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Davenport Stays, but Rubin Strays

Former champion easily wins her first-round match at U.S. Open, but her fellow American is upset.

August 26, 2003|Lisa Dillman | Times Staff Writer

NEW YORK — They came to the U.S. Open and landed in the same quarter of the draw with excellent opportunities to reach the semifinals, yet both cursed with nagging injuries.

That's where the similarities between former Open champion and third-seeded Lindsay Davenport and Chanda Rubin came screeching to a halt Monday at Arthur Ashe Stadium during the first day of the U.S. Open tennis tournament.

The eighth-seeded Rubin played one of her worst matches at the Open in years. Maria Vento-Kabchi of Venezuela, ranked 84th, defeated Rubin, 6-4, 6-4, in 72 minutes in the first round. Rubin committed 46 unforced errors, going out against a 29-year-old who isn't even pictured in the WTA Tour media guide.

In between Rubin's and Davenport's matches on the main show court was a straightforward appearance by Mardy Fish, who defeated Swedish qualifier Joachim Johansson, 6-3, 6-2, 6-4. Davenport followed Fish and had little trouble with Els Callens of Belgium, winning, 6-1, 6-0, in 46 minutes.

It had been a nervous 48 hours or so for Davenport, who'd had to retire in the second set of the final at New Haven, Conn., on Saturday against Jennifer Capriati because of a chronic nerve injury in her left foot. Davenport received a shot in the foot Saturday night and stayed away from the court and off her feet Sunday.

"I was really relieved when the match was over and extremely nervous beforehand, just trying to figure out how my foot was going to be and if it would be OK," Davenport said.

Davenport was so eager to play, though, that she endured her third shot in the injured foot in the last eight weeks.

"That's it," she said. "They didn't want to give me the third. I had to beg them."

She will require surgery after the Open and the operation figures to prevent her from playing the WTA's season-ending championships at Staples Center. Davenport said she was planning to compete in 2004.

Davenport and Rubin had been on track to meet in the quarterfinals, if form held. But Rubin, who came within five points of upsetting Venus Williams here last year in the fourth round, never quite appeared comfortable against Vento-Kabchi, especially on the forehand side.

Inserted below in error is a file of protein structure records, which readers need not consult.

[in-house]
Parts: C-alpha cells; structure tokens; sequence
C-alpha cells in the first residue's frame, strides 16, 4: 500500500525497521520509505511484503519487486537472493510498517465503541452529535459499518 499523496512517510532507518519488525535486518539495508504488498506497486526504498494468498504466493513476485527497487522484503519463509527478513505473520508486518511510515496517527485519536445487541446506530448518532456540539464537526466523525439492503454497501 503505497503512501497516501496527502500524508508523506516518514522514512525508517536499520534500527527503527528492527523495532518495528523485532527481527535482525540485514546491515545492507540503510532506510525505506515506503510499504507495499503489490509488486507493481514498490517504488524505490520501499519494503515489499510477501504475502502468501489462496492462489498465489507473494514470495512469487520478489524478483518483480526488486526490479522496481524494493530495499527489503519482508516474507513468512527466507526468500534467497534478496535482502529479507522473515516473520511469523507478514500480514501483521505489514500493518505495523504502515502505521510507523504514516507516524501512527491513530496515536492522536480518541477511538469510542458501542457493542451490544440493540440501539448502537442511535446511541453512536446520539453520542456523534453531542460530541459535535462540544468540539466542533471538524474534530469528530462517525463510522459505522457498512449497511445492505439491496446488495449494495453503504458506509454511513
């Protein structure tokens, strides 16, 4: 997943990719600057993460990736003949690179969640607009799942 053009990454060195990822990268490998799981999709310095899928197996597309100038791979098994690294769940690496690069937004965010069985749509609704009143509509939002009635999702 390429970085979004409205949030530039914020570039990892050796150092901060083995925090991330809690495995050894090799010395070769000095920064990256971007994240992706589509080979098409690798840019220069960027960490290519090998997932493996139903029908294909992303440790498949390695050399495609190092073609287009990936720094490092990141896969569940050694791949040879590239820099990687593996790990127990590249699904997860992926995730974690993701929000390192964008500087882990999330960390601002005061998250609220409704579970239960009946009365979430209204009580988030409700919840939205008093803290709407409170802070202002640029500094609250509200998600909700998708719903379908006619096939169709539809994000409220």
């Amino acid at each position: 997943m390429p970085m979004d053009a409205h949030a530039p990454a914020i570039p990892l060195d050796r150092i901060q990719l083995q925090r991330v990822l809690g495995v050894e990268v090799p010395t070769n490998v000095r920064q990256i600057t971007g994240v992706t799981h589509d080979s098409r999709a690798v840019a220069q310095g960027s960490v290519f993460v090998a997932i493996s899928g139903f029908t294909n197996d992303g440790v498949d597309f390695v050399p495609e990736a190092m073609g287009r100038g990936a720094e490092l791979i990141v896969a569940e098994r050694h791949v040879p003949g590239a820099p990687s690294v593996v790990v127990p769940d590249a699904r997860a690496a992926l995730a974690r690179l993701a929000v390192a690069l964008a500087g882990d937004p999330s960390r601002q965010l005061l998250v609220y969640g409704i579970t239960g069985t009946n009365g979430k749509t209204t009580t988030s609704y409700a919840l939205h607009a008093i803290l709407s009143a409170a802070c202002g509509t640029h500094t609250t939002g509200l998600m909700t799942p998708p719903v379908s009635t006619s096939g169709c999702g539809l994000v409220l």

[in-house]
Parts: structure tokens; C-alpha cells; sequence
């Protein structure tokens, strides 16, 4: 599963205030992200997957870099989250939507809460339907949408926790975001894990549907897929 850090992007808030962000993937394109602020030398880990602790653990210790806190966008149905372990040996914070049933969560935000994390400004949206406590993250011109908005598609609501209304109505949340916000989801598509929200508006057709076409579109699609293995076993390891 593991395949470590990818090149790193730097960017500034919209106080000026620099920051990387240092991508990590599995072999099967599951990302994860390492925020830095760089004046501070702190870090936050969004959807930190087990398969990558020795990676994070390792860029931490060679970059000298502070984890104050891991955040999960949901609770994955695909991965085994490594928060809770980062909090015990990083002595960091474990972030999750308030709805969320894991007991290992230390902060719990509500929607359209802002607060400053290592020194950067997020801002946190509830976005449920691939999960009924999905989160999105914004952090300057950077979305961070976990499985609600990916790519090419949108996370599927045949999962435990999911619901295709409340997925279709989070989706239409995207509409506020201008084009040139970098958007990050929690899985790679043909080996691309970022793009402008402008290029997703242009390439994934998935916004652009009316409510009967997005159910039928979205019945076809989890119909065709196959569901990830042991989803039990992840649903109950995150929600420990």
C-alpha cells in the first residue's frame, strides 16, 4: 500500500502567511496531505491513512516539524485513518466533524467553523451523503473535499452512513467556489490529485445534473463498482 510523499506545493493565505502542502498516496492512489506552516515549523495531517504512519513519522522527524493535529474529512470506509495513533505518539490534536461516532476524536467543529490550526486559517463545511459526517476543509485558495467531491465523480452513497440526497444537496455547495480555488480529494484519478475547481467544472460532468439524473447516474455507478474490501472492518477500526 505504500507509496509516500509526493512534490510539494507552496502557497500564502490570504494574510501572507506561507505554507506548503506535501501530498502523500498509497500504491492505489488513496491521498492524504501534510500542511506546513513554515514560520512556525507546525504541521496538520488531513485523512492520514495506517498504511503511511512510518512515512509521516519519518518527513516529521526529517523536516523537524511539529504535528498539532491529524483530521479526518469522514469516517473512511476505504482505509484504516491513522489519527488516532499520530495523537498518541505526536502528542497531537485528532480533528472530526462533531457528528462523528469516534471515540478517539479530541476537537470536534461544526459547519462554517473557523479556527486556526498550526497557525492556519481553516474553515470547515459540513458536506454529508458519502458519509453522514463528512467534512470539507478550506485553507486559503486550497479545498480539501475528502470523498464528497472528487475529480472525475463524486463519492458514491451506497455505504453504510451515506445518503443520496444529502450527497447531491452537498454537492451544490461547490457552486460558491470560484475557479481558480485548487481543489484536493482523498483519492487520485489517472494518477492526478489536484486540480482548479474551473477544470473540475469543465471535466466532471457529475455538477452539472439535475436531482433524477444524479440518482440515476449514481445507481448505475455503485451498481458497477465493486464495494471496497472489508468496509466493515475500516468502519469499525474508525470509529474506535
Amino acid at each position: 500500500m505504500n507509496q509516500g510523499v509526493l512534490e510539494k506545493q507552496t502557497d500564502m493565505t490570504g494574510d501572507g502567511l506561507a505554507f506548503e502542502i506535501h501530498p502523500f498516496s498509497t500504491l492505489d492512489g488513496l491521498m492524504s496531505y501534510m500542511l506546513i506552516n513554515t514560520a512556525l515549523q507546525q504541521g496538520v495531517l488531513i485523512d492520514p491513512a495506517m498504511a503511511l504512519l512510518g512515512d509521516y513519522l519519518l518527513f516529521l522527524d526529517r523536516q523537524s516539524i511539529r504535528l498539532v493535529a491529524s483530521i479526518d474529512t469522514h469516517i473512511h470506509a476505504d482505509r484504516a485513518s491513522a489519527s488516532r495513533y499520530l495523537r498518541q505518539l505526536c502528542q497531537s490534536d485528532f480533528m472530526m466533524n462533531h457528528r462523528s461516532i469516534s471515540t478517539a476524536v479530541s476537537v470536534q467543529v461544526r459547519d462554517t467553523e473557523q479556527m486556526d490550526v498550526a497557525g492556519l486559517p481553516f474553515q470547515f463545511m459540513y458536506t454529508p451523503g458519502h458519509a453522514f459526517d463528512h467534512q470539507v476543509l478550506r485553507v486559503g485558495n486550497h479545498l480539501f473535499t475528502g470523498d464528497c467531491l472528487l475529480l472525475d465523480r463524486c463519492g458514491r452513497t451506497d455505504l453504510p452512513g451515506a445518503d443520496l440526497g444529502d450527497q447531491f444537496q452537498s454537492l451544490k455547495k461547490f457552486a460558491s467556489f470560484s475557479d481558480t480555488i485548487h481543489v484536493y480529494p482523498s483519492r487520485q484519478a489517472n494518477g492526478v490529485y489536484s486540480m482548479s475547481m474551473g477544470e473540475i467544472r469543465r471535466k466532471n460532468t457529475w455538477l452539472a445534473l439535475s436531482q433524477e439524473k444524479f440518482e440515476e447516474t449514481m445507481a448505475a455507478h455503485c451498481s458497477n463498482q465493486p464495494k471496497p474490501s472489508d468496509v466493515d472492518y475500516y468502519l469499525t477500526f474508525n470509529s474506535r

"It's been quite awhile," she said. "I can't remember playing quite this bad. Being the U.S. Open, Center Court, it's worse than playing this bad somewhere else, another smaller event. But this was definitely one of the worst."

Rubin had been short of match play because of an injured right shoulder, which forced her to withdraw from two recent tournaments.

"It's really a disappointing loss," she said. "I mean, it will definitely linger for a little while. The tournament is two weeks long. This is the first day. It's kind of a bitter pill to be out, you know, basically the first match.


There was one upset of significance on the men's side in the first round. Ramon Delgado of Paraguay defeated No. 9 Sebastien Grosjean of France, 6-4, 6-7 (3), 4-6, 7-6 (7), 6-4, in 4 hours 13 minutes, saving two match points in the fourth set.

Grosjean, who has been hampered by a sore right elbow since the Masters Series event at Cincinnati, double-faulted on the second match point.

Although 18-year-old Robert Yim of Glendale lost in the first round to veteran Todd Martin, he will take home $12,500 because he decided not to go to UCLA, turning professional before the Open. Martin beat Yim, 6-1, 7-6 (7), 6-2.

Yim said afterward that he had been thinking about going to school for a year, then turning pro, but decided to accelerate the process after winning the prestigious junior event at Kalamazoo, Mich.

"Because that's my dream," Yim said of playing professionally.


There was a scary scene Monday night when Alex Bogomolov Jr. had to retire because of severe cramping in the fifth set of his match against French Open finalist Martin Verkerk of the Netherlands. He had to be carried off on a stretcher and Verkerk, who saved two match points, advanced, winning, 7-6 (4), 4-6, 3-6, 7-6 (9), 1-0, in 3 hours 41 minutes.



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